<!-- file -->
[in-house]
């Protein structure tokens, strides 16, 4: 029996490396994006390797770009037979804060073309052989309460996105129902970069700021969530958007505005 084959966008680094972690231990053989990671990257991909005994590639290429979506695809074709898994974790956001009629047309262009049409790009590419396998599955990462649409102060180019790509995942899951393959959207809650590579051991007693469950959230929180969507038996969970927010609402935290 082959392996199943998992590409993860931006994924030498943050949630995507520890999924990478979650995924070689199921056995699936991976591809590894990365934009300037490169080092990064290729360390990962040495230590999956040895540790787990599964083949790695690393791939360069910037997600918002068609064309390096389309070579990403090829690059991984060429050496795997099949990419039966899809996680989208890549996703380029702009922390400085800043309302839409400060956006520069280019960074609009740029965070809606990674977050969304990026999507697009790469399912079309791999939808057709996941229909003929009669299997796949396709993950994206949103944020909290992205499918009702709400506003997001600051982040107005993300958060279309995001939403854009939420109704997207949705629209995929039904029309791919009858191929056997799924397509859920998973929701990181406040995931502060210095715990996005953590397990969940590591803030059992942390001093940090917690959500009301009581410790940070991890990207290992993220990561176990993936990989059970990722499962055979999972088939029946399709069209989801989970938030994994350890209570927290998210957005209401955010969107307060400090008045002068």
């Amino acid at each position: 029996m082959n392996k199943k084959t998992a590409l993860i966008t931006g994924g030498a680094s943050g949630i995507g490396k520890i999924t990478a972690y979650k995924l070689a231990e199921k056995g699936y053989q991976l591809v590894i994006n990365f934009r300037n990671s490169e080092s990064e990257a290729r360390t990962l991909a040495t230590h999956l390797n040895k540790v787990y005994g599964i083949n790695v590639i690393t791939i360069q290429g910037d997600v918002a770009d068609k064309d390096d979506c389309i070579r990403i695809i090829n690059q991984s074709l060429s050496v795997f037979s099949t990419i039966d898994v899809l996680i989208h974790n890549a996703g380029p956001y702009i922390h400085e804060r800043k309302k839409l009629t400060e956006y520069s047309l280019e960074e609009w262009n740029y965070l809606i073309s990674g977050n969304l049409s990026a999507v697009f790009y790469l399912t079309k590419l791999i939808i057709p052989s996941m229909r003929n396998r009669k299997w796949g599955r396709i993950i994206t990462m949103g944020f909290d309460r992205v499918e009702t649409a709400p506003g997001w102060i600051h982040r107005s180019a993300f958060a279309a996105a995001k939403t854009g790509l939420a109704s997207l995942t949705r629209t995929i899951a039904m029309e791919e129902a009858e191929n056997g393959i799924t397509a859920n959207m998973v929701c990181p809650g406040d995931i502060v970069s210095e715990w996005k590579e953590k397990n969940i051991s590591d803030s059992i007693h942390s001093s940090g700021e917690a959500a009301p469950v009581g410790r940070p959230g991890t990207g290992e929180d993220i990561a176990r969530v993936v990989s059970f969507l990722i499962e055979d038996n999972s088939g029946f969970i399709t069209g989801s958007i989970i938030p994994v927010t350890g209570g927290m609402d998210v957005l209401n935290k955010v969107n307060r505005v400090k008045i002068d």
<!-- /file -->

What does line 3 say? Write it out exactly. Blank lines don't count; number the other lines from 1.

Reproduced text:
């Amino acid at each position: 029996m082959n392996k199943k084959t998992a590409l993860i966008t931006g994924g030498a680094s943050g949630i995507g490396k520890i999924t990478a972690y979650k995924l070689a231990e199921k056995g699936y053989q991976l591809v590894i994006n990365f934009r300037n990671s490169e080092s990064e990257a290729r360390t990962l991909a040495t230590h999956l390797n040895k540790v787990y005994g599964i083949n790695v590639i690393t791939i360069q290429g910037d997600v918002a770009d068609k064309d390096d979506c389309i070579r990403i695809i090829n690059q991984s074709l060429s050496v795997f037979s099949t990419i039966d898994v899809l996680i989208h974790n890549a996703g380029p956001y702009i922390h400085e804060r800043k309302k839409l009629t400060e956006y520069s047309l280019e960074e609009w262009n740029y965070l809606i073309s990674g977050n969304l049409s990026a999507v697009f790009y790469l399912t079309k590419l791999i939808i057709p052989s996941m229909r003929n396998r009669k299997w796949g599955r396709i993950i994206t990462m949103g944020f909290d309460r992205v499918e009702t649409a709400p506003g997001w102060i600051h982040r107005s180019a993300f958060a279309a996105a995001k939403t854009g790509l939420a109704s997207l995942t949705r629209t995929i899951a039904m029309e791919e129902a009858e191929n056997g393959i799924t397509a859920n959207m998973v929701c990181p809650g406040d995931i502060v970069s210095e715990w996005k590579e953590k397990n969940i051991s590591d803030s059992i007693h942390s001093s940090g700021e917690a959500a009301p469950v009581g410790r940070p959230g991890t990207g290992e929180d993220i990561a176990r969530v993936v990989s059970f969507l990722i499962e055979d038996n999972s088939g029946f969970i399709t069209g989801s958007i989970i938030p994994v927010t350890g209570g927290m609402d998210v957005l209401n935290k955010v969107n307060r505005v400090k008045i002068d």